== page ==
3. In this petition, it is contended that the Tribunal acted erroneously in not giving effect to the order of the Government and that their application to compound in respect of part of the turnover should also have been permitted.
4. Under Section 3(2) of the General Sales Tax Act, the first sale of cloth of certain specified description is subject to the additional rate of tax at 8 per cent, of the turnover. This tax is additional to the general levy under Section 3(1) of the Act. The proviso to Section 3(2) lays down that in the case of goods imported into the State, the tax shall be levied on the first sale effected in the State of Madras by a dealer who is residing in the State of Madras. The burden of proving that the sale is not the first sale is also cast on the dealer. It is not in dispute that Section 3(2) is applicable to the present case.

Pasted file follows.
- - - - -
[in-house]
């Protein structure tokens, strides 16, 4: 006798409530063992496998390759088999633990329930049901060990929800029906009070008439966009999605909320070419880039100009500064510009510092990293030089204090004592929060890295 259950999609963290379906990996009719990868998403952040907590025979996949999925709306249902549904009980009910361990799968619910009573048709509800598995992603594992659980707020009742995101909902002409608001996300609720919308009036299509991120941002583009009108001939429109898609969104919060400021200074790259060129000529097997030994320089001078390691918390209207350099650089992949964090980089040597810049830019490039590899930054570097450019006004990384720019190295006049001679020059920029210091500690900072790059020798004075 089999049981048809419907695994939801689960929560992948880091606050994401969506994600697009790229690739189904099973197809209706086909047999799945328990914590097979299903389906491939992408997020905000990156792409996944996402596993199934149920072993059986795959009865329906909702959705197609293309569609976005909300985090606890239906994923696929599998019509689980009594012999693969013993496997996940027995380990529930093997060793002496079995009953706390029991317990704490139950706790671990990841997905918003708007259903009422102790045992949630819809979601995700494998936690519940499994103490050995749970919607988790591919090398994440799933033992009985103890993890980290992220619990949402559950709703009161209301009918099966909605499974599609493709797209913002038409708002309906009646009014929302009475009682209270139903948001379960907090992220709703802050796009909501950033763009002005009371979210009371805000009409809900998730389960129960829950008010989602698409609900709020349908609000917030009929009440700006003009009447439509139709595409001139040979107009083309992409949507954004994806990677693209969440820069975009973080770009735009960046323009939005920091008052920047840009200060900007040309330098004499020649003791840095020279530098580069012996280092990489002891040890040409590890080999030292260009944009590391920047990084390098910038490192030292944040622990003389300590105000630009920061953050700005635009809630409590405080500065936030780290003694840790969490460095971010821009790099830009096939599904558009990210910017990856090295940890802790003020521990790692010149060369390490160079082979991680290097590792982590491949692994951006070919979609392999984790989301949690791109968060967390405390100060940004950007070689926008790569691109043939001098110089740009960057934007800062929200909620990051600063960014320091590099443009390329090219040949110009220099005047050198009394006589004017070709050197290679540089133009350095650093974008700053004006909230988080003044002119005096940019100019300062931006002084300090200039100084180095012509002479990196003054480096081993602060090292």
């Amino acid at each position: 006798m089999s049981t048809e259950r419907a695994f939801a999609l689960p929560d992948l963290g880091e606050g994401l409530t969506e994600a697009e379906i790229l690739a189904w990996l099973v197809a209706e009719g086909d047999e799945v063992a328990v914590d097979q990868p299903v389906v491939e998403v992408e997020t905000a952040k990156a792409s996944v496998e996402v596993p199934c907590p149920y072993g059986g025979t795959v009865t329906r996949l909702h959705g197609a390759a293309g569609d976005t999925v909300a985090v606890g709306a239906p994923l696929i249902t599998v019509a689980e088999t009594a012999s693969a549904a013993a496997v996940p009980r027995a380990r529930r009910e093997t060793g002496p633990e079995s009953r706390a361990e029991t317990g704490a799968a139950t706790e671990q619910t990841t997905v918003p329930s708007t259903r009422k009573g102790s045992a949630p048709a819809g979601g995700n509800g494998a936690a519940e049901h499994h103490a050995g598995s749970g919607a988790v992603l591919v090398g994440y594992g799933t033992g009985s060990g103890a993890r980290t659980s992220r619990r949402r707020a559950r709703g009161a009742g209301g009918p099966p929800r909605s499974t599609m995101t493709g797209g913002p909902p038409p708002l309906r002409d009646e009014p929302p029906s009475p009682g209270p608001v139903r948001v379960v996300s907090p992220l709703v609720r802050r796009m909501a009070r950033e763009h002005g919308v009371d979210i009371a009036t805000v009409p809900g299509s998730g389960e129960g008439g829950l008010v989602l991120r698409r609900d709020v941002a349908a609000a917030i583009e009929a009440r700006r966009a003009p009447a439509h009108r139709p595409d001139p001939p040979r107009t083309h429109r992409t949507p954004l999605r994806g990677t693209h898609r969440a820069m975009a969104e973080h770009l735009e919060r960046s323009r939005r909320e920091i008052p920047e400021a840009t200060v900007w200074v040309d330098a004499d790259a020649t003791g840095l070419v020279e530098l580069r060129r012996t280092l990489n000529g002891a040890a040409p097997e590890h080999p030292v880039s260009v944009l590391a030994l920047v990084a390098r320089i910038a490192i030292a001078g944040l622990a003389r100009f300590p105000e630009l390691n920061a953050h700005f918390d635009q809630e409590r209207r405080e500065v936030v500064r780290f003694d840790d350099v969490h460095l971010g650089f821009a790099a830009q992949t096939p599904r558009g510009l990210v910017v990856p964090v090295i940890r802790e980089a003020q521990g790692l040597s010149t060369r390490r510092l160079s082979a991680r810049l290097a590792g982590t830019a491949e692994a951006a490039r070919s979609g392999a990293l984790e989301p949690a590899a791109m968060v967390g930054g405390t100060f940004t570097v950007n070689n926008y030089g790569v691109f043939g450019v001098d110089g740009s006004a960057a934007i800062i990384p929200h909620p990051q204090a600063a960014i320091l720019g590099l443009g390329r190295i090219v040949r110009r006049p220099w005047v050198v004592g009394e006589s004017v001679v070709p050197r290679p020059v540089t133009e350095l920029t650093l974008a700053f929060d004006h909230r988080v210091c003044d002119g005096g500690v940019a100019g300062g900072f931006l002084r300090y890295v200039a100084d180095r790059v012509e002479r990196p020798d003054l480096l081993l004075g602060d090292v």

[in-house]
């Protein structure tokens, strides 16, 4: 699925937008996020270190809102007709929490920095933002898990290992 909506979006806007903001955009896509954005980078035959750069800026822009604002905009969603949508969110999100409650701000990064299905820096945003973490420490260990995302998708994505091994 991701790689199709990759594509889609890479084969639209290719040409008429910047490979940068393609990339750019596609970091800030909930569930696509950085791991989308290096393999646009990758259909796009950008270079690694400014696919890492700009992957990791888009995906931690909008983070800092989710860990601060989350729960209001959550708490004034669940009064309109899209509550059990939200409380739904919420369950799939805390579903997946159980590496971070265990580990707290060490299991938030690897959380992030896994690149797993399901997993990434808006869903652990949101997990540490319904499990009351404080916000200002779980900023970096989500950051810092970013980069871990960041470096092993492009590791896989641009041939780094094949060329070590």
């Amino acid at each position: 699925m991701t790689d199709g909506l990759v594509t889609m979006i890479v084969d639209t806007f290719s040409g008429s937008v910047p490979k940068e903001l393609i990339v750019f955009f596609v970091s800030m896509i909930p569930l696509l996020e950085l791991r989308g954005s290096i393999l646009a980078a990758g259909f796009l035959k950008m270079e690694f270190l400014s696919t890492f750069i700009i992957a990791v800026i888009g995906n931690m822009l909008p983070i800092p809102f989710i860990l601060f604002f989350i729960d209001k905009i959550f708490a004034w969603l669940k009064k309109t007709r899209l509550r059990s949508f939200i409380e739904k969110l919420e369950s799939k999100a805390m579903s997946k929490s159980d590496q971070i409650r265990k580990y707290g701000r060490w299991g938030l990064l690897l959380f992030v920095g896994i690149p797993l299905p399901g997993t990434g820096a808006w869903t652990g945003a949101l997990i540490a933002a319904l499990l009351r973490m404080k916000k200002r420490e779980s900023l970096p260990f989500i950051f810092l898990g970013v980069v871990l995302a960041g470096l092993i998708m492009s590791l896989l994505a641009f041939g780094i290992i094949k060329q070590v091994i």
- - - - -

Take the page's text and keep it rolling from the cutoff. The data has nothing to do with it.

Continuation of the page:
5. Ordinance IV of 1957 was promulgated. Clause 3 of that Ordinance provided thus:
Notwithstanding anything contained in the 1939 Act and in the 1954 Act, any dealer, liable to pay sales tax in respect of mill cloth... under the provisions of Section 3(2) of the 1939 Act or under the 1954 Act, may, on application to the officer having jurisdiction to assess him to sales tax, made within two weeks of the commencement of this Ordinance, be permitted to compound the sales tax that would become payable in respect of those goods in his possession at the commencement of this Ordinance by paying in lieu thereof a sum equivalent to the additional excise duty which would have been payable on those goods had such mill cloth...remained with the producer or manufacturer.